States should be able to tax services, not just stuff

Arizona voters could choose to become only the second state to exclude services from sales taxes. One of the basic principles of taxation is to have a low rate and a broad base.

[P]olicy experts warn that such a ban limits a state’s revenue-raising options and could actually be a greater burden on the poor. Across the country, states have struggled to keep up the same revenue growth as they experienced before the recession. One big reason is that consumers are spending far more on services — most of which aren’t taxed — than goods, which are. Without the ability to expand the sales tax base, lawmakers looking to stabilize their slowly shrinking revenue would only be left with the option to raise the sales tax rate.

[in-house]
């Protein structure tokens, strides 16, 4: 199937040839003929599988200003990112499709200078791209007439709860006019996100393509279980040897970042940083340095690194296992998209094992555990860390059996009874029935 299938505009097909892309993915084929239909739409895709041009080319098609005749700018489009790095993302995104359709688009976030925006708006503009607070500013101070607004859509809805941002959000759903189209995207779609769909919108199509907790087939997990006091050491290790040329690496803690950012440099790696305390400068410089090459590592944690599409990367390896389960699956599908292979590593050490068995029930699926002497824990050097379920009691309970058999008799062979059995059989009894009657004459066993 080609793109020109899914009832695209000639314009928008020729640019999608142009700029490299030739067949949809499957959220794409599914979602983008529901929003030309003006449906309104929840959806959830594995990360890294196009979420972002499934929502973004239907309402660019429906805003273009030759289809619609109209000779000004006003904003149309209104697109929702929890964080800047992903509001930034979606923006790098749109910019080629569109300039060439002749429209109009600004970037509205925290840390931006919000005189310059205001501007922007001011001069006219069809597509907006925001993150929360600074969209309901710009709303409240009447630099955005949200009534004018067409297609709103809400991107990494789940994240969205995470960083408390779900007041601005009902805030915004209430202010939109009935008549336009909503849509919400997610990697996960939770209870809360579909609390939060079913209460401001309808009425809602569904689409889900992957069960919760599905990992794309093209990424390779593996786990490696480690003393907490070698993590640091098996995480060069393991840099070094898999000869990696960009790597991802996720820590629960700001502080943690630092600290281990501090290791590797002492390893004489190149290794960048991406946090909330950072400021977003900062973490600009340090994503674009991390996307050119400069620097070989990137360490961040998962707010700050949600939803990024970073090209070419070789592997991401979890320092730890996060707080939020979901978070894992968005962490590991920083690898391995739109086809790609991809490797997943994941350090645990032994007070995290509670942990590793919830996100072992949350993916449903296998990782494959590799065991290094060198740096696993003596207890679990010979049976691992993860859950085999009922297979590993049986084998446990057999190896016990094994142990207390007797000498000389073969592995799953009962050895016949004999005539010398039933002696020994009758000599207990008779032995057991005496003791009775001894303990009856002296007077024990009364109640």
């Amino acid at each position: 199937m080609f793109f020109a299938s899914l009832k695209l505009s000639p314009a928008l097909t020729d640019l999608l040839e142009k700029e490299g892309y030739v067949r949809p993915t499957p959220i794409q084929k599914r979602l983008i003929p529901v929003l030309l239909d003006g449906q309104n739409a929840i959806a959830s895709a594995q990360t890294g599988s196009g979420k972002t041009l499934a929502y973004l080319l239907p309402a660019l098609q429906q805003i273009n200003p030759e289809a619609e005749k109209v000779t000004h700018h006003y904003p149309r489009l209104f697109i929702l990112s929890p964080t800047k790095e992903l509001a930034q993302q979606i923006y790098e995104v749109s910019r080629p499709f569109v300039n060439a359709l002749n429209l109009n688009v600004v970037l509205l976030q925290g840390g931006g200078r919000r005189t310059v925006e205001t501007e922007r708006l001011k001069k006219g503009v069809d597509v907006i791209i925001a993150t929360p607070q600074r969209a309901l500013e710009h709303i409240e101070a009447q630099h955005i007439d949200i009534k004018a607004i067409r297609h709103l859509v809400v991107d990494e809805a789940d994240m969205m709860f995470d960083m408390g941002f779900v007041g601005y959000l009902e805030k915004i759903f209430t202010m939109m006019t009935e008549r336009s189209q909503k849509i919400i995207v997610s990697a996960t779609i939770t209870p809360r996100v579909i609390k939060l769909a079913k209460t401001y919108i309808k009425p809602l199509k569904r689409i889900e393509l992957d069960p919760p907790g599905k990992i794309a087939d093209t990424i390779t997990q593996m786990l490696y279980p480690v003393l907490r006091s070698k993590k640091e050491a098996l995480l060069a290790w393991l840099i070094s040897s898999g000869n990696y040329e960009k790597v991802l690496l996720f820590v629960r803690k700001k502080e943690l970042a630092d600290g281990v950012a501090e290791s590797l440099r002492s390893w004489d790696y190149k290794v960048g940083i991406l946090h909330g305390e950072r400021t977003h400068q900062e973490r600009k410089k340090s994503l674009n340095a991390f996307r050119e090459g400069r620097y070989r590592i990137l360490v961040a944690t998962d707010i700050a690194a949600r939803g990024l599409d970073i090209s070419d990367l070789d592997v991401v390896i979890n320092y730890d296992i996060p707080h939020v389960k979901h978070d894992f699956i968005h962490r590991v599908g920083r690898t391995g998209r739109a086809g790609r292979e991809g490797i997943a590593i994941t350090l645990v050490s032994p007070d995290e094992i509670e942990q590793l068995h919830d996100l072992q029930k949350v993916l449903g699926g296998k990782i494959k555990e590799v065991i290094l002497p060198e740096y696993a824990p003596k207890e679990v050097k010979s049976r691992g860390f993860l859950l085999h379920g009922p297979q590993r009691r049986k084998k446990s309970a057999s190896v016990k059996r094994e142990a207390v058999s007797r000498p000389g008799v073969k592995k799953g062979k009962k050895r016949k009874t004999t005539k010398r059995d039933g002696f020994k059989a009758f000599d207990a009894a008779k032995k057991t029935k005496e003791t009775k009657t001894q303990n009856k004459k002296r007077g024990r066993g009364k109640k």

“That does not portend well for the future of the sales tax as a state revenue instrument,” says Scott Drenkard, the conservative-leaning Tax Foundation’s director of state projects. “It prevents Arizona from having a sufficiently broad sales tax base and is harmful to the long-term productivity of the tax.”

North Carolina has gone in the other direction, including more services. Unfortunately, the Department of Revenue has taken it upon itself to also tax goods sold by out-of-state companies.

Joseph Coletti / Senior Fellow

Joe Coletti is a senior fellow at the John Locke Foundation focused on fiscal policy issues. He previously headed the North Carolina Government Efficiency and Reform initiativ...

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